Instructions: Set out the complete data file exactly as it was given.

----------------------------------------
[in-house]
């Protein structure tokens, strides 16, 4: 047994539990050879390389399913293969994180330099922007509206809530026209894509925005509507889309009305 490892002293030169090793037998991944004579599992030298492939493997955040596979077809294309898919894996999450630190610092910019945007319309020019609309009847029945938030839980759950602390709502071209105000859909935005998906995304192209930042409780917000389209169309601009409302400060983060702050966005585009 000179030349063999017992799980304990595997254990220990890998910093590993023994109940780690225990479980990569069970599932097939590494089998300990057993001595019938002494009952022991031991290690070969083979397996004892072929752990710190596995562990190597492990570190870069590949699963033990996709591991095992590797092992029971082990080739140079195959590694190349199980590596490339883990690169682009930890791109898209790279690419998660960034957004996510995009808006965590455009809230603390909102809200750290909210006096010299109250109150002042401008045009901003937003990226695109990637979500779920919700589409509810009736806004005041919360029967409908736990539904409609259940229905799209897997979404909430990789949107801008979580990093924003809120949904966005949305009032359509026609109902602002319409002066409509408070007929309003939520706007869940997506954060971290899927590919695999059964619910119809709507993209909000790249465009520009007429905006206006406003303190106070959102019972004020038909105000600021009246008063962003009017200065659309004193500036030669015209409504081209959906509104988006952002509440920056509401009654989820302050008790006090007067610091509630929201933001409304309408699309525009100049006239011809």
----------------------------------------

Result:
[in-house]
């Protein structure tokens, strides 16, 4: 047994539990050879390389399913293969994180330099922007509206809530026209894509925005509507889309009305 490892002293030169090793037998991944004579599992030298492939493997955040596979077809294309898919894996999450630190610092910019945007319309020019609309009847029945938030839980759950602390709502071209105000859909935005998906995304192209930042409780917000389209169309601009409302400060983060702050966005585009 000179030349063999017992799980304990595997254990220990890998910093590993023994109940780690225990479980990569069970599932097939590494089998300990057993001595019938002494009952022991031991290690070969083979397996004892072929752990710190596995562990190597492990570190870069590949699963033990996709591991095992590797092992029971082990080739140079195959590694190349199980590596490339883990690169682009930890791109898209790279690419998660960034957004996510995009808006965590455009809230603390909102809200750290909210006096010299109250109150002042401008045009901003937003990226695109990637979500779920919700589409509810009736806004005041919360029967409908736990539904409609259940229905799209897997979404909430990789949107801008979580990093924003809120949904966005949305009032359509026609109902602002319409002066409509408070007929309003939520706007869940997506954060971290899927590919695999059964619910119809709507993209909000790249465009520009007429905006206006406003303190106070959102019972004020038909105000600021009246008063962003009017200065659309004193500036030669015209409504081209959906509104988006952002509440920056509401009654989820302050008790006090007067610091509630929201933001409304309408699309525009100049006239011809």